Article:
For South Boston’s Linda Chiaramonte, it started a dozen years ago when she spotted a flyer at the library. Literation’s, a program designed to help students reach reading proficiency by fifth grade was seeking volunteers to help students at the Boy’s and Girl’s Club after school program.

“My husband was quite ill, and I had to stay close, but also needed something. And I thought working with children, which I hadn’t done, would be good when I was so absorbed in illness,” she said. “There is fun and energy with young people.” She has continued ever since.

Ellie Sullivan started eight years ago, when she wanted to do something meaningful and local. Both Linda and Ellie had leadership positions through their lives, and though each lived in South Boston for more than a decade, a wish to be involved in another way beckoned them. In addition to volunteers from various addresses around the city and beyond, the Boys and Girls Club on West Sixth St. became more than a structure to pass.

“I love it,” said Ellie. “The connection to the kids is great and being part of a group of people who want to make life a little better is a big part of it. Just yesterday a girl I worked with when she was in first or second grade and now in seventh came back. She didn’t remember my name, but she remembered the book we read. That was a great moment.”

Working two to four afternoon hours a week, the volunteers offer the priceless gift of working one to one with children who are in elementary school.

“The goals of the program are clear,” according to Site Manager, Beth McHugh, of South Boston. Parents identify their children who attend the Boys and Girls Club for the program to help develop greater fluency, comprehension, and vocabulary. We know those who have proficiency at fifth grade will do better.”

She is the first to say that the methods used to reach these goals are where the individual talents and creativity of the volunteer’s shine, and the key to engaging children who could be at the gym, swim, or music.

“I am in awe of the coaches (volunteers) working in this program. They pursue any options. If a child likes jokes, I see Linda, for example, coming in with joke books and using her sense of humor. If a child doesn’t like to read but loves soccer or space, we will do anything to get materials on that subject. If they are more visual, we will find graphic materials,” she said.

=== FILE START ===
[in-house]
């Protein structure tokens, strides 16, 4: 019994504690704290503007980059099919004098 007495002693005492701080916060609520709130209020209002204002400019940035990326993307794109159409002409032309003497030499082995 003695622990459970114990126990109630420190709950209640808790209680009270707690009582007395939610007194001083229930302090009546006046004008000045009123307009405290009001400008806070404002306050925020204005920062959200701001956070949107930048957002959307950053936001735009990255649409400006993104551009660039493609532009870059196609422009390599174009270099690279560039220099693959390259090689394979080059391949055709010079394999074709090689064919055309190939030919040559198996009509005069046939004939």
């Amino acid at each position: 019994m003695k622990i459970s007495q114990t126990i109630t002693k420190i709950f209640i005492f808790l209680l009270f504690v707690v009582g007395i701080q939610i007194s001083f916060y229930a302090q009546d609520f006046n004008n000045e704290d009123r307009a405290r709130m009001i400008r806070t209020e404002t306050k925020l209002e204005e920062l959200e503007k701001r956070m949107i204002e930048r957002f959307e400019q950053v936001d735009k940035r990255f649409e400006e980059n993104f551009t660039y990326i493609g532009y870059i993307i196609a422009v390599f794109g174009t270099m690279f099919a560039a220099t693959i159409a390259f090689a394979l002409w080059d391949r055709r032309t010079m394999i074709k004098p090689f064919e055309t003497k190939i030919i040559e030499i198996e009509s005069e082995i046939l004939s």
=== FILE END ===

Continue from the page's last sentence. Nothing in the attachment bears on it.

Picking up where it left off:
In another synchronistic moment, Beth McHugh, retired from Fidelity after a successful thirty-three-year tenure, moved to South Boston with her husband, Shaun, after living around the country and city.

“I wanted to give back and keep it local and get to know the community. This position seemed right, and I see such amazing things. A boy wasn’t thrilled with reading, but now misses his coach when she’s not here. The connection that forms in these one-to one relationships are wonderful to see,” she said. “Linda is amazing in her ease and creativity, and Ellie brings warmth and fun, and as an avid reader herself, connects to help the kids build confidence. They and the other coaches are so impressive.”

“I am very lucky,” said Linda Chiaramonte as she reflected. “There isn’t a child who hasn’t touched me heart. I’m in a fabulous mood when I leave. They are so resilient and have so much to offer.”

Linda, Ellie, and Beth all like the well-known advantages of South Boston-walking, beautiful beaches and parks, proximity, and a vibrant city life. They have an additional love. It is afternoons filled with challenge and energy, and sometimes the frustration of goals often not easily reached. Beyond all, they are committed to Literation’s with the hope that a child finds joy and confidence in reading and an enriched life going forward.

(Those of all genders, ages and backgrounds are welcomed to find out more , and parents of children attending the Boys and Girls Club who may benefit can contact )

(Please reach out to Carol Masshardt at if you know of a special volunteer in South Boston to feature)